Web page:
Medicines management and the role of a pharmacist is often overlooked during EMT development. Pharmacy plays a major role in every medical operation and has been pivotal in both maintaining deployment readiness, enhancing quality use of medicines while on deployment and ensuring team health.
Medicine supply, dispensing and storage overseas follows Australian and host country medicines rules. Medicines are tailored according to local medicine availability, guidelines and disease profiles.
Medicines are labelled in English and local language. Medicine counselling involves local staff where possible to ensure clear information is given.
AUSMAT have the ability to transport cold chain medicines where needed. Data loggers are included with medicines to ensure that they are not heat affected in transit.
The medicines cache
The medicines cache is based on the World Health Organization Essential Medicines List. Availability of medicines in Australia, transport considerations of some medicines and familiarity of the drugs by Australian clinicians limited its use in its original form. One of the initial roles of the pharmacist was to lead a multidisciplinary review of medicines and develop an appropriate formulary to support evidenced based best practice on deployment.
Medicines kits undergo continuous review to ensure service needs are met and contemporary evidence is reflected. Review involves a multidisciplinary team, and medicines are considered based on clinical need, transportability and feasibility.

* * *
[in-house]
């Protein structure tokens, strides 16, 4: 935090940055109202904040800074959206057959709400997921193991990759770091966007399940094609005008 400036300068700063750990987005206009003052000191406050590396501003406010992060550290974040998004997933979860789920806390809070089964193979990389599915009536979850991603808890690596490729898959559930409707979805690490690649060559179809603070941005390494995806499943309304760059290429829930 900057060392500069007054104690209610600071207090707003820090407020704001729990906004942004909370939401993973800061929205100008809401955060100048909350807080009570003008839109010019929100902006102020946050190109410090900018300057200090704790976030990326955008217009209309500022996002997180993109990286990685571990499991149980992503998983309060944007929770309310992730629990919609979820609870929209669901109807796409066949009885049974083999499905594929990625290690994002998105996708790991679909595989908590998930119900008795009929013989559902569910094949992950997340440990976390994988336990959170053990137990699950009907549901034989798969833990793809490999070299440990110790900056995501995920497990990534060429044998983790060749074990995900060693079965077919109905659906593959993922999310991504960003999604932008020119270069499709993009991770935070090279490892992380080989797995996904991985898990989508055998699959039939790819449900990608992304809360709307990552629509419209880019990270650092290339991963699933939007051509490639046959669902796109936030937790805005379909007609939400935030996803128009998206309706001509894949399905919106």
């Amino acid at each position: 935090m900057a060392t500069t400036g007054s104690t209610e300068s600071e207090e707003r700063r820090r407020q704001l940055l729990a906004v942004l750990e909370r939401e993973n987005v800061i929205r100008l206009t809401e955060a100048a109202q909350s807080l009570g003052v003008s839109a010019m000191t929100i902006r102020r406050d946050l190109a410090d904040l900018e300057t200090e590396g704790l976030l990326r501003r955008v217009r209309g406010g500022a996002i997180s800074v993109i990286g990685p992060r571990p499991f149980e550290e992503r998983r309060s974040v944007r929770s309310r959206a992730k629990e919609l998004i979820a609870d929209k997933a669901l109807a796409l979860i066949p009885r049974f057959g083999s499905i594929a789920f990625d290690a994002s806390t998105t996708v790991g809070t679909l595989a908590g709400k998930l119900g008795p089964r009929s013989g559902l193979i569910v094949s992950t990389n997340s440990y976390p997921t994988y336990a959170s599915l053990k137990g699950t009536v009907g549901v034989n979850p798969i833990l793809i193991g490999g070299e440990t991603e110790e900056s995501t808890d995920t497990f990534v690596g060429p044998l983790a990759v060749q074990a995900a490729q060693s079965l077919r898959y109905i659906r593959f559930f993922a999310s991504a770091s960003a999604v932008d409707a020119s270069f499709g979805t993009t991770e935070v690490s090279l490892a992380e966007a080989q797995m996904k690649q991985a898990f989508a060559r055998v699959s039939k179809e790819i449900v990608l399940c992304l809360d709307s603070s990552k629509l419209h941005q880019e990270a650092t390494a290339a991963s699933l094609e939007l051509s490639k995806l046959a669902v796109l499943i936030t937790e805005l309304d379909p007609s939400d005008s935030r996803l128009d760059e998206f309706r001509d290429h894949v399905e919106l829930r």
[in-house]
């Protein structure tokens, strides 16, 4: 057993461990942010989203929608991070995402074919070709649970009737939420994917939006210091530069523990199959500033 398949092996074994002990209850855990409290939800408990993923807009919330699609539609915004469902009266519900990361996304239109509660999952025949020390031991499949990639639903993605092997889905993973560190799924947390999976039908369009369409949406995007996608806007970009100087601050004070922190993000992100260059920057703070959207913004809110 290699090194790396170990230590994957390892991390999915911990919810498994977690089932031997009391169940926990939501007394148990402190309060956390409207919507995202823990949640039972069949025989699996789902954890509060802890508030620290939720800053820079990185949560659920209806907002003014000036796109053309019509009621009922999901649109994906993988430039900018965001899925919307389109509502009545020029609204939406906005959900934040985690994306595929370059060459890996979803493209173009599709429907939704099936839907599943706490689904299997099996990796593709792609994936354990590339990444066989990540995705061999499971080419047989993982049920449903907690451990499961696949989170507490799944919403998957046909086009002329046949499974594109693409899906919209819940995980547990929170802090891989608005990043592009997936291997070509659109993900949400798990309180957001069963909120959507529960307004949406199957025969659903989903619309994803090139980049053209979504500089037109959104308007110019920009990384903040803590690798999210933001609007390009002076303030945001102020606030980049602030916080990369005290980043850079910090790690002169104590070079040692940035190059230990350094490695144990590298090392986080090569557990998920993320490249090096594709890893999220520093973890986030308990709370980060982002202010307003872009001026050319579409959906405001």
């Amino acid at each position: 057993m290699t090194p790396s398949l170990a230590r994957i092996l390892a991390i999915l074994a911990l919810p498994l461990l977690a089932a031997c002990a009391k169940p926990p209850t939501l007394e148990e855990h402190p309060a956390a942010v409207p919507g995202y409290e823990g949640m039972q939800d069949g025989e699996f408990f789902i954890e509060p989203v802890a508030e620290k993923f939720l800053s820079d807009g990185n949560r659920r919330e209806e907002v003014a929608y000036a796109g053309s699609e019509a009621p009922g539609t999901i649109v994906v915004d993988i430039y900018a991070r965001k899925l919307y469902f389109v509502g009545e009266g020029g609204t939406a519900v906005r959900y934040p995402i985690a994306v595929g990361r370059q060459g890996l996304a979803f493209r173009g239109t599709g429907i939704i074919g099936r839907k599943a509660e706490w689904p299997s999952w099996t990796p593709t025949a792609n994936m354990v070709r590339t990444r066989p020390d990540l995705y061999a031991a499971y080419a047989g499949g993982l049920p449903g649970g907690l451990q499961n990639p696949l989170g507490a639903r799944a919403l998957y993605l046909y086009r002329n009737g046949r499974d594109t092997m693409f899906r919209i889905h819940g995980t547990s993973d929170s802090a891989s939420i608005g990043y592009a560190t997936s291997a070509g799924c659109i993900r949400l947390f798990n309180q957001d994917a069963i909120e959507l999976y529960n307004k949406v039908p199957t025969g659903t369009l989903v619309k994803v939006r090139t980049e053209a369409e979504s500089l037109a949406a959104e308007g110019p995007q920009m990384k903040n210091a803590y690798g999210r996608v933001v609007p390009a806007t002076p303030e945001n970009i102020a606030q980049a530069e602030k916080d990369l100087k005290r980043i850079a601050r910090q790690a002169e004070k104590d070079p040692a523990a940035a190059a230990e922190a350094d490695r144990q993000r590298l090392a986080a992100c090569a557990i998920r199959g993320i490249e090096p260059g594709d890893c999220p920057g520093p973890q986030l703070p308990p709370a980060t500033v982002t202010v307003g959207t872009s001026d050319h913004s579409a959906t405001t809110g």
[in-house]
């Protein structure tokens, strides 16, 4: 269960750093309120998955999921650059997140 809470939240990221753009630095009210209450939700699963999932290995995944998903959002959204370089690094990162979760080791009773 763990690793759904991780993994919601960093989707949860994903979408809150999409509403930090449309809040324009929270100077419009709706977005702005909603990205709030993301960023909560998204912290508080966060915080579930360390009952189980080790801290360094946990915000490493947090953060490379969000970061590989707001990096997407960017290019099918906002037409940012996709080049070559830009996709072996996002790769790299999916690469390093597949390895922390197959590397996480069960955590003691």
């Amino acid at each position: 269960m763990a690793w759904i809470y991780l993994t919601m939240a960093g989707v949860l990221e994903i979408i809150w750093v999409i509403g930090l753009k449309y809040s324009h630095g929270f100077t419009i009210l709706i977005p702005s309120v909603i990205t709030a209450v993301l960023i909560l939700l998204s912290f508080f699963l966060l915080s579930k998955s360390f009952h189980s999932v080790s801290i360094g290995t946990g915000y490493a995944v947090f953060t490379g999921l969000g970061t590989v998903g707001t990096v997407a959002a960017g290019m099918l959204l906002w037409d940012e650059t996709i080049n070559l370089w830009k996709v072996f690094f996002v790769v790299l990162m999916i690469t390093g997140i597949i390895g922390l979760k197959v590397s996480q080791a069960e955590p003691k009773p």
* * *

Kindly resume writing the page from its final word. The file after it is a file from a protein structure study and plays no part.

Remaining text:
Some medicines are considered hazardous when transported and require specific management including packaging and handling, overseen by an approved dangerous goods handler. AUSMAT have developed specific protocols for the management of high risk items, streamlining this process at time of deployment.
Training and policy development
In a field hospital, there are less resources and equipment than staff are used too. For example, infusion pumps are not readily available, so medicines are given via push where suitable. As this is not standard practice in most hospitals, detailed protocols are needed.
The pharmacy team ensure staff are protected from diseases while on deployment by ensuring each team member has all recommended immunisations.
The pharmacy team also monitor staff allergies and disease states to determine whether extra medicines should be added to the staff health kit.
There are strict import/export criteria for medicines for each country. A license is required for Australia and the host country. This is arranged prior to deployment.
While on deployment, the AUSMAT pharmacist fills both clinical pharmacist and technical supply roles. Standard clinical services include ward rounds and chart reviews, patient counselling and drug information.
Technical areas of oversight include:
Medicines need to be secured while in the field hospital. As our field hospital is often in a tent, the medicine boxes need to be lockable. Balance needs to be achieved to ensure that the medicines are secured to prevent theft or accidental overdose, but still ensure appropriate staff members have access.
Storage and use considerations
A large volume of medicines are taken, therefore there are clear instructions on the layout and location of each medicine. Stock usage is recorded, monitored and reviewed after the deployment.
The conditions on a deployment are often hot, humid and wet, therefore packing in water proof packaging and monitoring of temperatures are also important. Discarding of medicines in-country is not recommended, but if done needs to be incinerated or in a concrete slurry. Disposal of medicines is coordinated by the pharmacist in conjunction with the logisticians.
Temperatures of refrigerated and room temperature medicines both need to be monitored and recorded as most room temperature medicines suggest a maximum temperature of 25 to 30 degrees. This is achieved using data loggers for all medicines.